Remember when the people of TikTok were debating the best way to part your hair? (TLDR: It’s apparently more millennial to wear a side part, whereas Gen Z prefers a center part.)
Well, rather than the year you were born, perhaps there are some more helpful factors to consider when deciding on a part—like your face shape. Depending on what features you want to play up, the placement of your part can help.
Enough talking though, we’ll show you what we mean ahead.
1. If You Have a Round Face, Try a Swept Over Side Part
For rounder face shapes, consider a swept over side part like Emma Stone here. Longer pieces that frame your face slim the widest part of your cheeks and provide volume at the roots to create more symmetry.
2. If You Have an Oval Face, Try a Center Part
Honestly, you could part your hair any which way and it would work, which is more of a reason to switch things up from time to time. (Take fellow oval-faced queen Rihanna for example. She’s rocked every style from an angled pixie to slicked back braids.) But if you’re looking for a starting point, you can’t go wrong with a classic center part.
3. If You Have a Square, Try a Deep Side Part
No matter the length or texture of your hair, a deep side part is a flattering option for square shaped faces. Just make sure your ends are tapered so the hair doesn’t look heavy and weighed down (which can draw attention to a stronger jawline).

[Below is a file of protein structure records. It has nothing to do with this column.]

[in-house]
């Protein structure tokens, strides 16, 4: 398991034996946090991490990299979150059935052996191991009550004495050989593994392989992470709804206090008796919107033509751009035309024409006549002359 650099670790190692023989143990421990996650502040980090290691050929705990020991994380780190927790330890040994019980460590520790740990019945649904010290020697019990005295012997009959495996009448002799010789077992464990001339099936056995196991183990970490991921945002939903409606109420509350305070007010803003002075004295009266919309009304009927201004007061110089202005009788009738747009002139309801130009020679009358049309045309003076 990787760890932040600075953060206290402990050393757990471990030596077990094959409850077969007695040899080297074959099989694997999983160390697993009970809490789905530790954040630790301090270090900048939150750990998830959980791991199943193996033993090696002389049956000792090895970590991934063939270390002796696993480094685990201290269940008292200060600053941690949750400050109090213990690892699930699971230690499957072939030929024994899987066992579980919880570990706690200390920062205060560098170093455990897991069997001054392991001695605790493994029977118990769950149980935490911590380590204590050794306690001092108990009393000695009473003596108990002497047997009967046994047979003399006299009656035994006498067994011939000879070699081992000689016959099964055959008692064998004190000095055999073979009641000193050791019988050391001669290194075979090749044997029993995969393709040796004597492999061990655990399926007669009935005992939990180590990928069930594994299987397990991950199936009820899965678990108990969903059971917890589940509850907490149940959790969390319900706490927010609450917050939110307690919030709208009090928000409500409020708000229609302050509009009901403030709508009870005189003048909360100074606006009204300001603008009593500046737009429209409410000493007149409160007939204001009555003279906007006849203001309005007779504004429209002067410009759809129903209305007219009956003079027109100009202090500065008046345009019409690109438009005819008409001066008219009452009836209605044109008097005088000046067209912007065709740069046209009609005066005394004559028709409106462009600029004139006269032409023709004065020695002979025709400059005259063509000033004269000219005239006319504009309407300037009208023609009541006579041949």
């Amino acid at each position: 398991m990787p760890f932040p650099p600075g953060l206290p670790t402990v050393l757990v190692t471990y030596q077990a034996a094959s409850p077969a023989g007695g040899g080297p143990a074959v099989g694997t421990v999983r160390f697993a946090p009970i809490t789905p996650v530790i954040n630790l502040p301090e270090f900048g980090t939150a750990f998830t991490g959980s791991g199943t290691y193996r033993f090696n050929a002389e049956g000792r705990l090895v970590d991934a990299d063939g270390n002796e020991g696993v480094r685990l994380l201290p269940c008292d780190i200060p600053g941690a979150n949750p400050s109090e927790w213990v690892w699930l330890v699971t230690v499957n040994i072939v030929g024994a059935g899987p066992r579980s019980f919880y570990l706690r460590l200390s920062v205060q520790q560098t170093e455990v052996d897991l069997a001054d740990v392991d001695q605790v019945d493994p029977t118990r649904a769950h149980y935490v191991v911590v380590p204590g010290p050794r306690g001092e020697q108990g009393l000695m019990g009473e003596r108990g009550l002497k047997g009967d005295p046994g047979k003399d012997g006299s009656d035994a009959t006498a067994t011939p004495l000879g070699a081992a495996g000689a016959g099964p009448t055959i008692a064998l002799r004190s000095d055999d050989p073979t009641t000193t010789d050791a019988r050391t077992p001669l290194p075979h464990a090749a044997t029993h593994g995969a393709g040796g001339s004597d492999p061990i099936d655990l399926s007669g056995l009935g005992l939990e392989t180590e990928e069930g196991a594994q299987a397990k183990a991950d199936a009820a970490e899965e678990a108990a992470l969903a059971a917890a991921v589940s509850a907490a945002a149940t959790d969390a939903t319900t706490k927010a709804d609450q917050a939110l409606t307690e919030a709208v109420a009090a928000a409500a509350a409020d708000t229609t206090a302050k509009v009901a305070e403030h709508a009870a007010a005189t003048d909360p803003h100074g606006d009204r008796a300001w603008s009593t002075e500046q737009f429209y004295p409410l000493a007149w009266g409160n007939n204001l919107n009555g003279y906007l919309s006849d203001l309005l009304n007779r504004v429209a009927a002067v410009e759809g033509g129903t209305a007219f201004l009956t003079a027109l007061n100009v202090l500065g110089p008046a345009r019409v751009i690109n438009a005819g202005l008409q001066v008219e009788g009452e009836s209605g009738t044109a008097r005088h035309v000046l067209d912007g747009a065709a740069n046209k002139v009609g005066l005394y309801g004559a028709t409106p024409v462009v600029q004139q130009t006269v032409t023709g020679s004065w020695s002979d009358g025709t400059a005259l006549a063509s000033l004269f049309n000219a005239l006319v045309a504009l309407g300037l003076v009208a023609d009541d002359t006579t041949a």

4. If You Have a Heart-Shaped Face, Try Pretty Much Any Side Part
Side parts can be incredibly versatile. Just look at Reese Witherspoon. Throughout the years, we’ve seen her wear a heavier side bang, long side layers that blend in and a polished side swoop, as shown above. The added fullness to the side helps balance the forehead and chin.
5. If You Have an Oblong Face, Think More About Your Bangs
If you have an oblong face, it’s less about the part and more about the bangs: Long, straight across, curtain or shaggy, fringe can bring balance to your features. On that note, a bit of wavy or curly texture adds more width, whereas pin-straight styles can further elongate your face.
A final note:
While it’s important to factor in your face shape, another helpful indicator is your natural hairline (which seems pretty obvious but is often forgotten). As Rachel Lee, a stylist at Nova Arts Salon explains: “When deciding on where to create a part for a client, I always start by shampooing and conditioning the hair, which resets the cuticle. After rough drying it, I smooth things out using a round brush to blow the hair into a C shape. This will give the hair maximum volume and coaxes it to fall where it wants to, which is how I guide where I cut and part the hair.”
Because as anyone who has ever tried to tame a cowlick knows: You will need to spend extra time styling your hair if your part is in the opposite direction.